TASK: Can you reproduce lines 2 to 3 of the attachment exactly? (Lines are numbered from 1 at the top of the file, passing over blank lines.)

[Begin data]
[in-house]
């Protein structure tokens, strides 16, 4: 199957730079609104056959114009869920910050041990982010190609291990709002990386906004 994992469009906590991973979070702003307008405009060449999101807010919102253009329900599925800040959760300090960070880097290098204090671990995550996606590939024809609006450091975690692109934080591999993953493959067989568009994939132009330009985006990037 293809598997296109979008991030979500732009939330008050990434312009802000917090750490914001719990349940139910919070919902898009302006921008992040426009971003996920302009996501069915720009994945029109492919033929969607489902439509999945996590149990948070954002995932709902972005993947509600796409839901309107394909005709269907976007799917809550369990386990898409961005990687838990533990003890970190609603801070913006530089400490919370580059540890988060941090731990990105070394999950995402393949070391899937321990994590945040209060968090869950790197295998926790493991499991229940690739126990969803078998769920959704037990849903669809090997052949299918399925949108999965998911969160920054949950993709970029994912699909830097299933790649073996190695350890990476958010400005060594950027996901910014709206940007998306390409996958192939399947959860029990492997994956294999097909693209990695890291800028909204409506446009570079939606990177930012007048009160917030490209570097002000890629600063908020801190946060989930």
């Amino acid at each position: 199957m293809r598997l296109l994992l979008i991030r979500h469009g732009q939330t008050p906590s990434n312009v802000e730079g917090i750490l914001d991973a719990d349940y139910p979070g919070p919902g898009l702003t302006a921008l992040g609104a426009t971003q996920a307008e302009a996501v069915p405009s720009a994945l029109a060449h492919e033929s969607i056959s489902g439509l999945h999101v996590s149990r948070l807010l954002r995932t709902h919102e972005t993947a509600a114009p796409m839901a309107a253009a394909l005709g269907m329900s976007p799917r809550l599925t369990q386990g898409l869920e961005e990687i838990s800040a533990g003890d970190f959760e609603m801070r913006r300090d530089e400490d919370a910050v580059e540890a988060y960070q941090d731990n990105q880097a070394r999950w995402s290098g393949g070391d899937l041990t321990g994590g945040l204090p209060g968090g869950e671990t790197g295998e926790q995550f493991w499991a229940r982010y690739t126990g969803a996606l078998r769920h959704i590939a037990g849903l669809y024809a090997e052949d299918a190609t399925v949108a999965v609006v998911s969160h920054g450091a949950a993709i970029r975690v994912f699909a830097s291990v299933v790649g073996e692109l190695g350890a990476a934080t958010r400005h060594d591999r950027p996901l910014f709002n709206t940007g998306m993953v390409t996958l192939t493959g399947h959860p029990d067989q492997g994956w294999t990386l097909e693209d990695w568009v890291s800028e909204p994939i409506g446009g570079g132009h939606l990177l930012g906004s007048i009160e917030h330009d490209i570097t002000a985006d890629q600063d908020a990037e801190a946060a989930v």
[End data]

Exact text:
């Protein structure tokens, strides 16, 4: 199957730079609104056959114009869920910050041990982010190609291990709002990386906004 994992469009906590991973979070702003307008405009060449999101807010919102253009329900599925800040959760300090960070880097290098204090671990995550996606590939024809609006450091975690692109934080591999993953493959067989568009994939132009330009985006990037 293809598997296109979008991030979500732009939330008050990434312009802000917090750490914001719990349940139910919070919902898009302006921008992040426009971003996920302009996501069915720009994945029109492919033929969607489902439509999945996590149990948070954002995932709902972005993947509600796409839901309107394909005709269907976007799917809550369990386990898409961005990687838990533990003890970190609603801070913006530089400490919370580059540890988060941090731990990105070394999950995402393949070391899937321990994590945040209060968090869950790197295998926790493991499991229940690739126990969803078998769920959704037990849903669809090997052949299918399925949108999965998911969160920054949950993709970029994912699909830097299933790649073996190695350890990476958010400005060594950027996901910014709206940007998306390409996958192939399947959860029990492997994956294999097909693209990695890291800028909204409506446009570079939606990177930012007048009160917030490209570097002000890629600063908020801190946060989930």
């Amino acid at each position: 199957m293809r598997l296109l994992l979008i991030r979500h469009g732009q939330t008050p906590s990434n312009v802000e730079g917090i750490l914001d991973a719990d349940y139910p979070g919070p919902g898009l702003t302006a921008l992040g609104a426009t971003q996920a307008e302009a996501v069915p405009s720009a994945l029109a060449h492919e033929s969607i056959s489902g439509l999945h999101v996590s149990r948070l807010l954002r995932t709902h919102e972005t993947a509600a114009p796409m839901a309107a253009a394909l005709g269907m329900s976007p799917r809550l599925t369990q386990g898409l869920e961005e990687i838990s800040a533990g003890d970190f959760e609603m801070r913006r300090d530089e400490d919370a910050v580059e540890a988060y960070q941090d731990n990105q880097a070394r999950w995402s290098g393949g070391d899937l041990t321990g994590g945040l204090p209060g968090g869950e671990t790197g295998e926790q995550f493991w499991a229940r982010y690739t126990g969803a996606l078998r769920h959704i590939a037990g849903l669809y024809a090997e052949d299918a190609t399925v949108a999965v609006v998911s969160h920054g450091a949950a993709i970029r975690v994912f699909a830097s291990v299933v790649g073996e692109l190695g350890a990476a934080t958010r400005h060594d591999r950027p996901l910014f709002n709206t940007g998306m993953v390409t996958l192939t493959g399947h959860p029990d067989q492997g994956w294999t990386l097909e693209d990695w568009v890291s800028e909204p994939i409506g446009g570079g132009h939606l990177l930012g906004s007048i009160e917030h330009d490209i570097t002000a985006d890629q600063d908020a990037e801190a946060a989930v």